Getting Personal: Banter just a part of officer’s work with British pilots
Stars and Stripes June 13, 2007
Maj. Paul K. Carlton III isn’t your typical American pilot serving his country in the confines and comforts of an American base.
The pilot, from RAF Coningsby, describes himself as a British fighter jet pilot stuck in a U.S. Air Force uniform. He spends his days in an exchange pilot program working side-by-side with his British counterparts and flying Typhoons, the RAF’s new fighter jet.
He is the program’s first U.S. pilot to work with the Typhoon. Carlton has 2,500 hours of flying hours in jet and light aircraft, including 145 combat hours, according to his biography.
How do you feel about being the first U.S. pilot to work with the Typhoon?
Personally, it’s a privilege to be a part of the start-up of the jet, helping to develop their tactics, their relationships with other air forces and watch the change the aircraft is pushing within the RAF.
What’s your role as an exchange pilot? What sort of operations/missions do you conduct?
I act just as an RAF pilot. I am treated the same, attempt to carry myself the same and have an RAF chain of command. Therefore, I do all the missions the RAF pilots do and fully support them.
My role is to learn all I can about the RAF. Learn how they operate, how they function and how they work. The eventual goal is to be able to better support each other when we have to conduct operations.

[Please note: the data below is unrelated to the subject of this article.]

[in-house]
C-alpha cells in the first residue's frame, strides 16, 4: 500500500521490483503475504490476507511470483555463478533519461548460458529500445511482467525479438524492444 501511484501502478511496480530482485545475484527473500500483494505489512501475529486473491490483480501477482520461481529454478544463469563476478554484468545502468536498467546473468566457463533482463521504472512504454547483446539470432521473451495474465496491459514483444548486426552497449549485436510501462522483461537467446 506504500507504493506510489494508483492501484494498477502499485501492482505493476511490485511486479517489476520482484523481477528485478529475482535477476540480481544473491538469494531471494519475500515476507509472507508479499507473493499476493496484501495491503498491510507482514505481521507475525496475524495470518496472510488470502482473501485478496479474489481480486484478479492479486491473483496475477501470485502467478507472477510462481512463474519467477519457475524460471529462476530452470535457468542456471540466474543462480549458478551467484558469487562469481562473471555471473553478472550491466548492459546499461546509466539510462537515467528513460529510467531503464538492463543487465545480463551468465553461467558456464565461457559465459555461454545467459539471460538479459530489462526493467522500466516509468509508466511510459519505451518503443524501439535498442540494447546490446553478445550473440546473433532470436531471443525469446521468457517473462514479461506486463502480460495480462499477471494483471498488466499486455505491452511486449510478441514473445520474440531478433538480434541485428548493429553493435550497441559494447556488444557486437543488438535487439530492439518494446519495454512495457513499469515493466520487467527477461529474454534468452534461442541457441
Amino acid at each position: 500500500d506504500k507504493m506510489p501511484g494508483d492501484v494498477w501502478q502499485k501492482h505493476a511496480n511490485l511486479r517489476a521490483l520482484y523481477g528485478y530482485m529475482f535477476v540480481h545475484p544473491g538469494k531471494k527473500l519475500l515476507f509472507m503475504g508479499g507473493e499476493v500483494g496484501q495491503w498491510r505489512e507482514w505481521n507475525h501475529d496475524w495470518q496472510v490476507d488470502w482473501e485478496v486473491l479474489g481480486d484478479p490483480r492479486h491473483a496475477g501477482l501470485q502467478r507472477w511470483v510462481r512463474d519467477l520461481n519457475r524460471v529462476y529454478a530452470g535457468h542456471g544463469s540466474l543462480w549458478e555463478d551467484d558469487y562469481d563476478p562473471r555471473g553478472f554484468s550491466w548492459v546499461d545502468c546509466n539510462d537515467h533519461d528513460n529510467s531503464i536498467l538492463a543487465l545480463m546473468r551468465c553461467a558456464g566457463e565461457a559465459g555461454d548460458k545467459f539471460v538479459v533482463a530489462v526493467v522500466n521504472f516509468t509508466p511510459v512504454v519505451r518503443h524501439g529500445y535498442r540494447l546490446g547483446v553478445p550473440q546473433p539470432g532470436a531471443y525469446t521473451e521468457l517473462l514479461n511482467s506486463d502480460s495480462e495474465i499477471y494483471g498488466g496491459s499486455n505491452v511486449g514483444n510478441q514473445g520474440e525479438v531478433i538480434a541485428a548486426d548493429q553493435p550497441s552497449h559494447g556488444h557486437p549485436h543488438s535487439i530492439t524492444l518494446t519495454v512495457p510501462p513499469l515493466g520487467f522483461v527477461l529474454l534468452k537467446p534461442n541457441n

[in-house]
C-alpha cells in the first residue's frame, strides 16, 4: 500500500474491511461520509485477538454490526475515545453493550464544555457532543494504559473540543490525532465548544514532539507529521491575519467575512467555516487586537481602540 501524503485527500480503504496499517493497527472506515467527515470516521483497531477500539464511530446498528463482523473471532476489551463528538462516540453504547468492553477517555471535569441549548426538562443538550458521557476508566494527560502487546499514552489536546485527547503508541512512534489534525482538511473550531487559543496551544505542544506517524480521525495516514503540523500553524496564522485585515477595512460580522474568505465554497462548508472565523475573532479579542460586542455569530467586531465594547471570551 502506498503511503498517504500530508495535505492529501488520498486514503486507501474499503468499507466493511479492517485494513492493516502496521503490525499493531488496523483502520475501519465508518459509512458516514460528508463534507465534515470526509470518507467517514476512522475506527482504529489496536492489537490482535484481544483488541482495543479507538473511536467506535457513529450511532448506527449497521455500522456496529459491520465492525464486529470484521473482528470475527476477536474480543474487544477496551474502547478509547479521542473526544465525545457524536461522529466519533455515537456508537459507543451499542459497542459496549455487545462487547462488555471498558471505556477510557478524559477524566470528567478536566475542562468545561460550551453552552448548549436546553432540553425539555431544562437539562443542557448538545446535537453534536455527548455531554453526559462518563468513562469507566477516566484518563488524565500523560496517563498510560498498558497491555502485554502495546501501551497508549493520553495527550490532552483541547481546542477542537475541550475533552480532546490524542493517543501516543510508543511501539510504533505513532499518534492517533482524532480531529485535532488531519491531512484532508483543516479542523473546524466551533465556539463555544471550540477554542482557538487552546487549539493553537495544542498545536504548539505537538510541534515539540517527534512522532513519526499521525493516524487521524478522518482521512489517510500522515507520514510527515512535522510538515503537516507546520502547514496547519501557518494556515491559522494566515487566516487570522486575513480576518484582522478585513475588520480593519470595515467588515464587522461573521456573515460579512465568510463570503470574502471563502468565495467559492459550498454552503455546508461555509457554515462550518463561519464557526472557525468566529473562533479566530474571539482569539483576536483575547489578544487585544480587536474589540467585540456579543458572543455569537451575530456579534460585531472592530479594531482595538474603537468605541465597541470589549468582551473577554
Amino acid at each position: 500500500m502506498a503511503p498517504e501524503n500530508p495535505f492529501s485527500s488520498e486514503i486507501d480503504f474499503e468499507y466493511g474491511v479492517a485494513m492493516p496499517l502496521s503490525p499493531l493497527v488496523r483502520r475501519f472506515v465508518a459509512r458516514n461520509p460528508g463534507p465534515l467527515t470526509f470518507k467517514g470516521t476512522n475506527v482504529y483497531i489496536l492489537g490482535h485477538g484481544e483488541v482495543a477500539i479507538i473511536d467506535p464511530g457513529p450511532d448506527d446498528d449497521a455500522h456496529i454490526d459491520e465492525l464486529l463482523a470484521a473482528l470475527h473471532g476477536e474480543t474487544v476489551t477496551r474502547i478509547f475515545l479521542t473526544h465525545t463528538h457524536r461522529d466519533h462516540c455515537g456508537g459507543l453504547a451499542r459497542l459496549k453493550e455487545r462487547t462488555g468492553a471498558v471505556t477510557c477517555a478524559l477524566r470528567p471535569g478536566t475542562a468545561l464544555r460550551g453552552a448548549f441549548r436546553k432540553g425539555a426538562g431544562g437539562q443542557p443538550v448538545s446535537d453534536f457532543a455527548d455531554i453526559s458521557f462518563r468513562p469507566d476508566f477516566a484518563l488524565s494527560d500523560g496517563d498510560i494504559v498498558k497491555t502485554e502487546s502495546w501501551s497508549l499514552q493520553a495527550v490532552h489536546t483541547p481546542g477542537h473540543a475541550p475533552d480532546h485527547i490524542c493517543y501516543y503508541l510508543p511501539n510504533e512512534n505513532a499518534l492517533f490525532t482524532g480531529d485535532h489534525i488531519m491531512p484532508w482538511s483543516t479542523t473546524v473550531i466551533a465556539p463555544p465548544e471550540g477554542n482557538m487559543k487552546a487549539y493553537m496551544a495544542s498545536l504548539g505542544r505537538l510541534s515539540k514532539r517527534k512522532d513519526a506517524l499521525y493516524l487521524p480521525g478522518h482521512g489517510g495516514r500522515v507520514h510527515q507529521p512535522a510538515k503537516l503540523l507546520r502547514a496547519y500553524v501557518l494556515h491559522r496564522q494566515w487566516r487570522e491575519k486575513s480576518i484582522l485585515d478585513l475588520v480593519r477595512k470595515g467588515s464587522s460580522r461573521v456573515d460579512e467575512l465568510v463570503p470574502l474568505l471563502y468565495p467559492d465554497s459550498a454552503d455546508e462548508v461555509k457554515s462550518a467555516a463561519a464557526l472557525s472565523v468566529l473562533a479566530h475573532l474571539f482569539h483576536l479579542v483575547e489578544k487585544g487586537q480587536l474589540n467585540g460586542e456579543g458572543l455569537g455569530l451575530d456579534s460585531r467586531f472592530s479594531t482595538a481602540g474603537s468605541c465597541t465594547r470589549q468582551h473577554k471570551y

My role also extends to developing relationships with the [U.S. Air Force], helping the RAF to forge lasting relationships with the USAF. For example, we fly routinely with RAF Lakenheath aircraft in support of both our missions.
How do you like being the lone American in the unit?
The RAF has welcomed me and done their absolute best to meet me as a fully integrated member of their squadron and culture. But it is a challenge to be completely immersed in a culture that is on the surface very much like the U.S., but, in practice, very different socially and culturally.
Do you ever have to endure some friendly hazing or teasing because of your nationality?
Absolutely. Brits love their banter, and I am certainly not exempt. We routinely exchange jabs at each other’s nations in a friendly and good-natured way.
What the biggest thing you’ll take from your exchange experience?
The privilege of being involved in the ground floor of developing a very capable aircraft that will be used for a long while in Europe and around the world.